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A brief look at pegged currencies across the world

 

A highly attractive nation for investment will experience growth in it’s currency value, whereas a nation in trouble will experience a weakening currency. To decrease the volatility, many nations have linked their currencies at a constant rate to the US dollar or the euro.

A pegged exchange rate is a fixed exchange rate between two countries. A government initiates a currency peg by pegging it’s currency value to that of another country. It provides the importers and exporters with a stable trading environment by administering them with the expected exchange rates and limiting uncertainties like inflation, or interest rates that could inhibit dealing between two countries.

Some pegs have been in place for long (Hong kong to the US dollar since 1983), as it provided stability and fostered trade. Large amount of foreign reserves need to be kept to keep a peg in place.

What are the advantages of a pegged currency?

  • Inhibition of currency fluctuations is advantageous to the firms engaged in trade. If a firm’s raw materials are imported from a country, a devaluation of the currency simply increases the cost of production in turn decreasing the profits. Similarly, appreciation in a currency can hamper the exports as the products cost more and escalates the competition from other countries.
  • Buyers and sellers can easily settle on the prices of various commodities on the global level as no fluctuations and risks are associated with the currency rates.
  • It is a base for the export oriented businesses as the competition faced due to changing rates is removed. This leads to more investment in a country.
  • The values become predictable which is helpful to the online traders. Eg – When the US dollar is predicted to increase, a trader can invest in any of the pegged currencies, as an increase in the value will artificially result in increase of the value of it’s pegged currency.
  • It enables the government to keep the inflation low.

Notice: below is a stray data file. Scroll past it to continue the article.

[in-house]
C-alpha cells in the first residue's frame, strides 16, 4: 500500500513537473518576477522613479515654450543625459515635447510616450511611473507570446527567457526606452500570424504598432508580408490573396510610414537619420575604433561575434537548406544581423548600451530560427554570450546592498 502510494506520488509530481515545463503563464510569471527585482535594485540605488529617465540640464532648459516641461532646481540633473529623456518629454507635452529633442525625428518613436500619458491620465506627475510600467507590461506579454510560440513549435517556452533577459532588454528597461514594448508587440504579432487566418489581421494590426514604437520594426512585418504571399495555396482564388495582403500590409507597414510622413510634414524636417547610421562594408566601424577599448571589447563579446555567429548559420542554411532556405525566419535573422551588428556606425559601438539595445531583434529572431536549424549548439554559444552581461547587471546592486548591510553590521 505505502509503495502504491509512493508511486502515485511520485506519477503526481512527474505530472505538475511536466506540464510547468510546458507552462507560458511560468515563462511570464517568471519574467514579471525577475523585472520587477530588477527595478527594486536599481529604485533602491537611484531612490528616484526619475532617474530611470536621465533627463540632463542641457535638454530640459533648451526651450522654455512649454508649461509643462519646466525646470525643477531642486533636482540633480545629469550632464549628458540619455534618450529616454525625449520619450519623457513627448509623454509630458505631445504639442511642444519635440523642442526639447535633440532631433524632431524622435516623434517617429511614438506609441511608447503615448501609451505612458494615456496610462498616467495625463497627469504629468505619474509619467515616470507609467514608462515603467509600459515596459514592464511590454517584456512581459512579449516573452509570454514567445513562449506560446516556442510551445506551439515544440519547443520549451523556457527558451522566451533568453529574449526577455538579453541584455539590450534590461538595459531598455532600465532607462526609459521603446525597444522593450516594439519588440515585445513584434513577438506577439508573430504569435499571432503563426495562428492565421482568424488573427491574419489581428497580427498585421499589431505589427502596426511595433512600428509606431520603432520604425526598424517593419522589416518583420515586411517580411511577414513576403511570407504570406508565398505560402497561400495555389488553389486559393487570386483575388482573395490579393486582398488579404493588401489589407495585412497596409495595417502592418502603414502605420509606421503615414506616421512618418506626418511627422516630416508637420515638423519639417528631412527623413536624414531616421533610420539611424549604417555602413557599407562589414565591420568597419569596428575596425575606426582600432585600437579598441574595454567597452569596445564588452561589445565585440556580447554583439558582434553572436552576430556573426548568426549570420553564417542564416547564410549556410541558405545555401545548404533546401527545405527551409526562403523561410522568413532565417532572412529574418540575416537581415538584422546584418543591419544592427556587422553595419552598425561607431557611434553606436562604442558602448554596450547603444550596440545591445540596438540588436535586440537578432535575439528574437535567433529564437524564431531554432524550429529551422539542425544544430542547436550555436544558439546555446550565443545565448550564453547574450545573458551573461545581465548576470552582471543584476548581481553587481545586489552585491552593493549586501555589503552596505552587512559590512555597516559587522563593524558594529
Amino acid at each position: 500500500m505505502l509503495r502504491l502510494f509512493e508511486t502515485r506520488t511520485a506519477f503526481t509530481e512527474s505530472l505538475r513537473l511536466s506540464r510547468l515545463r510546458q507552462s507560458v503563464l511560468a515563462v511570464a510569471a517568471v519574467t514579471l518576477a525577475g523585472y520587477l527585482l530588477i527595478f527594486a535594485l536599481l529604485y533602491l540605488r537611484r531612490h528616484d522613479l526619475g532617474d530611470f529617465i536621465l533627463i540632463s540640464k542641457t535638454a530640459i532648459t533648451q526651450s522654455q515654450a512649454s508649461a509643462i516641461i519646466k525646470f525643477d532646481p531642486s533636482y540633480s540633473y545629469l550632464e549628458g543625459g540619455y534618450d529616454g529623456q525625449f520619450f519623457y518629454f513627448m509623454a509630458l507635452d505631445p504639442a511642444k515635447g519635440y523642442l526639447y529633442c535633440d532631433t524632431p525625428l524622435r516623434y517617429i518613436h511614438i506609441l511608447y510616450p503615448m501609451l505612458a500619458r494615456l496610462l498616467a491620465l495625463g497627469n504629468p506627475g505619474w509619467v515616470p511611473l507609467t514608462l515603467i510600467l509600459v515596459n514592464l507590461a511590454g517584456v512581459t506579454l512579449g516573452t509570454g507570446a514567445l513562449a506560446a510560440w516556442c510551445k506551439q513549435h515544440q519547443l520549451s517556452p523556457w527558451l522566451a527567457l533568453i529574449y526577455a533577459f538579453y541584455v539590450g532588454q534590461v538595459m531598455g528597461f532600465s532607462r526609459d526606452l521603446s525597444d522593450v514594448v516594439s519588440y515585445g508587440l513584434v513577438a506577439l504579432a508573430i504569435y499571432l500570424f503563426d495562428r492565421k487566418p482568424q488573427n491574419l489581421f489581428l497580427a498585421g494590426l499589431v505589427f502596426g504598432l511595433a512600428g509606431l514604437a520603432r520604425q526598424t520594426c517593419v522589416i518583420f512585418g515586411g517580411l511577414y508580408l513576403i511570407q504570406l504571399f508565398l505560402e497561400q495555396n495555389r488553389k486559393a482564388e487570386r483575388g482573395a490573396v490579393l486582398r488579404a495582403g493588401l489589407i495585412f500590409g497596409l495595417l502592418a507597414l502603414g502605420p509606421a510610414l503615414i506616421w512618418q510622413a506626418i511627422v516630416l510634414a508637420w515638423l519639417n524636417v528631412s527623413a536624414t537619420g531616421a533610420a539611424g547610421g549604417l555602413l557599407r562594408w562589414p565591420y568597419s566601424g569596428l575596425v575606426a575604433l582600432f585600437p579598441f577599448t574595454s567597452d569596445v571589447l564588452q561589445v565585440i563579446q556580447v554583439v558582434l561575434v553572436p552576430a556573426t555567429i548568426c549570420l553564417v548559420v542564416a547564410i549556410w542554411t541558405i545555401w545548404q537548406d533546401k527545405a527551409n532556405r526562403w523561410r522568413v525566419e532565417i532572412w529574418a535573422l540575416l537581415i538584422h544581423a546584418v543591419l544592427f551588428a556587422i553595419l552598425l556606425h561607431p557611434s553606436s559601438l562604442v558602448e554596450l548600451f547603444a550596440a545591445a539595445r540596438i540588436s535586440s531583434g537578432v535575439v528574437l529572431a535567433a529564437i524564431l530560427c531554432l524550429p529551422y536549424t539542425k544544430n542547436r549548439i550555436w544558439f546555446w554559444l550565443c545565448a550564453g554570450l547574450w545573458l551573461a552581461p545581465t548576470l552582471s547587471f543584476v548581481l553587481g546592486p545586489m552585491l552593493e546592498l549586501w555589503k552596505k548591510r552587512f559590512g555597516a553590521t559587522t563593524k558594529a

But, this isn’t always the case. There are some disadvantages to the currency pegs –

  • Large foreign reserves are required to keep the currency pegged and the opportunity costs related to these can prove to be expensive for a country.
  • The right time to join is unpredictable. A very high rate will make exports uncompetitive and very low rates will cause inflation.
  • Fixed rates can cause current account imbalances. Current account deficit can be caused by an overvalued exchange rate.
  • It becomes more challenging to respond to the temporary shocks.
  • The central bank has less control over interest rates.
  • Less opportunity is available to make profits on the forex market.
  • The monetary independence of a country is lost.

 

Many small nations peg their currency to the US dollar if the primary source of their revenue is the US dollar. It helps them stabilise the economy, which wouldn’t be able to withstand the volatility.

 

The Current Scenario

Some currencies connected to the dollar became vulnerable in 2016 from traders speculating that it’s changing into too expensive to continue defending them. The lag in China’s economy placed pressure on Hong Kong’s peg, whereas Saudi Arabia cracked down on bets against the riyal once the collapse in oil costs. Currency markets are roiled since August, when China cut the worth of the yuan for the first time in 2 decades; the country burned through over $500 billion of its reserves in 2015.

Egypt and Nigeria conjointly effectively devalued last year, as did Argentina.

Schweiz appalled traders by scrapping the franc’s three-year-old cap against the euro in early 2015, that forced the financial organisation in Denmark to defend the krone’s tie-up to the monetary unit. Although the currencies of most massive countries and also the 19-nation euro float freely, the trend has been heading the opposite way: 35% of nations monitored by the IMF (International Monetary Fund) gave the market freedom in 2015, down from 40% in 2008.

 

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